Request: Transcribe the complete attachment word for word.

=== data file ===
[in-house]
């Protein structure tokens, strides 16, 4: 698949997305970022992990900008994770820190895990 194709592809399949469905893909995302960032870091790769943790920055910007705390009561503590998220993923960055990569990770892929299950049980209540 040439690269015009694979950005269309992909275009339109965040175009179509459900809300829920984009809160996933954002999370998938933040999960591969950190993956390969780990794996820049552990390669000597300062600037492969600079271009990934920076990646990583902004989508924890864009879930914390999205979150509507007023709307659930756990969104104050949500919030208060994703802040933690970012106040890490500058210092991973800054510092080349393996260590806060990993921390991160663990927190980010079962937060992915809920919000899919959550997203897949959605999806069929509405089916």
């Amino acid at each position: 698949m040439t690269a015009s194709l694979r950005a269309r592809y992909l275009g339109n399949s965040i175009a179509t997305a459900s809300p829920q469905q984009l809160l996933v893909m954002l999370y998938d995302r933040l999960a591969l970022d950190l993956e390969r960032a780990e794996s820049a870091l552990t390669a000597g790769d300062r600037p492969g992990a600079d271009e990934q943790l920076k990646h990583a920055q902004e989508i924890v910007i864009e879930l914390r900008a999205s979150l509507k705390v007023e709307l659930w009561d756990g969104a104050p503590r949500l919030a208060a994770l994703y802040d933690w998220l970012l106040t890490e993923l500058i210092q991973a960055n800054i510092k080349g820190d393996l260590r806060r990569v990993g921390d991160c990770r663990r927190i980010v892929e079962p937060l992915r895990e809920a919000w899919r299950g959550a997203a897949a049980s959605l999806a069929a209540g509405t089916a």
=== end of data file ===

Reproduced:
[in-house]
């Protein structure tokens, strides 16, 4: 698949997305970022992990900008994770820190895990 194709592809399949469905893909995302960032870091790769943790920055910007705390009561503590998220993923960055990569990770892929299950049980209540 040439690269015009694979950005269309992909275009339109965040175009179509459900809300829920984009809160996933954002999370998938933040999960591969950190993956390969780990794996820049552990390669000597300062600037492969600079271009990934920076990646990583902004989508924890864009879930914390999205979150509507007023709307659930756990969104104050949500919030208060994703802040933690970012106040890490500058210092991973800054510092080349393996260590806060990993921390991160663990927190980010079962937060992915809920919000899919959550997203897949959605999806069929509405089916």
């Amino acid at each position: 698949m040439t690269a015009s194709l694979r950005a269309r592809y992909l275009g339109n399949s965040i175009a179509t997305a459900s809300p829920q469905q984009l809160l996933v893909m954002l999370y998938d995302r933040l999960a591969l970022d950190l993956e390969r960032a780990e794996s820049a870091l552990t390669a000597g790769d300062r600037p492969g992990a600079d271009e990934q943790l920076k990646h990583a920055q902004e989508i924890v910007i864009e879930l914390r900008a999205s979150l509507k705390v007023e709307l659930w009561d756990g969104a104050p503590r949500l919030a208060a994770l994703y802040d933690w998220l970012l106040t890490e993923l500058i210092q991973a960055n800054i510092k080349g820190d393996l260590r806060r990569v990993g921390d991160c990770r663990r927190i980010v892929e079962p937060l992915r895990e809920a919000w899919r299950g959550a997203a897949a049980s959605l999806a069929a209540g509405t089916a």